Nightly News | August 13, 2011
LESTER HOLT, anchor: We're back now with a focus on the economy. After a roller coaster week on Wall Street and continued grim news about jobs and consumer confidence , any good news about the economy can be awfully hard to find. But tonight, our own Mara Schiavocampo may have found just that in an unlikely place.
MARA SCHIAVOCAMPO reporting: For Wall Street this week, unprecedented volatility.
MARIA BARTIROMO reporting: It's another ugly day for stock prices on Wall Street today.
Unidentified Reporter: But the losses are severe across the board here.
BARTIROMO: This market is holding on to a powerful rally. Up 516 points.
SCHIAVOCAMPO: ...following an unprecedented credit rating downgrade.
Unidentified Woman #1: They don't have a grip on what's going on.
Unidentified Woman #2: Right now, I'm pretty scared.
SCHIAVOCAMPO: But amidst all the uncertainty, a glimmer of hope. This week news that the pain at the pump is finally easing.
Unidentified Woman #3: It's nice to see that gas prices have come down.
Unidentified Man #1: Good news. Very good news.
SCHIAVOCAMPO: In the past week, gas prices have dropped about 10 cents to 3.60 a gallon, down from a three-year high of almost 4 bucks in May, thanks to lower oil prices and demand. Analysts say prices will likely keep sliding and could drop as much as 50 cents a gallon in the next few weeks.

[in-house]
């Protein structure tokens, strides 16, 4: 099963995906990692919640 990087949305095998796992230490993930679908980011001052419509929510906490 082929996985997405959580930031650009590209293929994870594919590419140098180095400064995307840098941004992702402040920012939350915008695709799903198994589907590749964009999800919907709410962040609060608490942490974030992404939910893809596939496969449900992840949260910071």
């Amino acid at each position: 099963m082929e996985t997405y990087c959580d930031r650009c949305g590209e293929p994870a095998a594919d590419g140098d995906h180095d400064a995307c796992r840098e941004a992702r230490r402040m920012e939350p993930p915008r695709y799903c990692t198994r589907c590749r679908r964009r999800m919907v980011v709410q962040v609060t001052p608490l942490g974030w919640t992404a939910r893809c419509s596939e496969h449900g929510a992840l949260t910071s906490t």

Mr. RON INSANA (CNBC Senior Analyst): It's like a mini tax cut right now. The gasoline prices are likely to stay down as we end the summer driving season and move into the autumn.
SCHIAVOCAMPO: But nervous consumers may not be so eager to spend what they're saving. A recent report found the debt ceiling debacle and this week's market roller coaster maybe worrying consumers after all, with confidence hitting a 31-year low this month. So the question remains, will shoppers keep spending money, giving the economy the boost that it needs? With back-to-school shopping in full swing and the holiday season right around the corner, the next few months are crucial for retailers. But shoppers have mixed feelings.
Unidentified Man #2: You have to be a little more cautious what you put your money into.
Unidentified Woman #4: I'm still going to spend money.
SCHIAVOCAMPO: Consumer confidence varying widely, much like the markets. Mara Schiavocampo, NBC News, New York.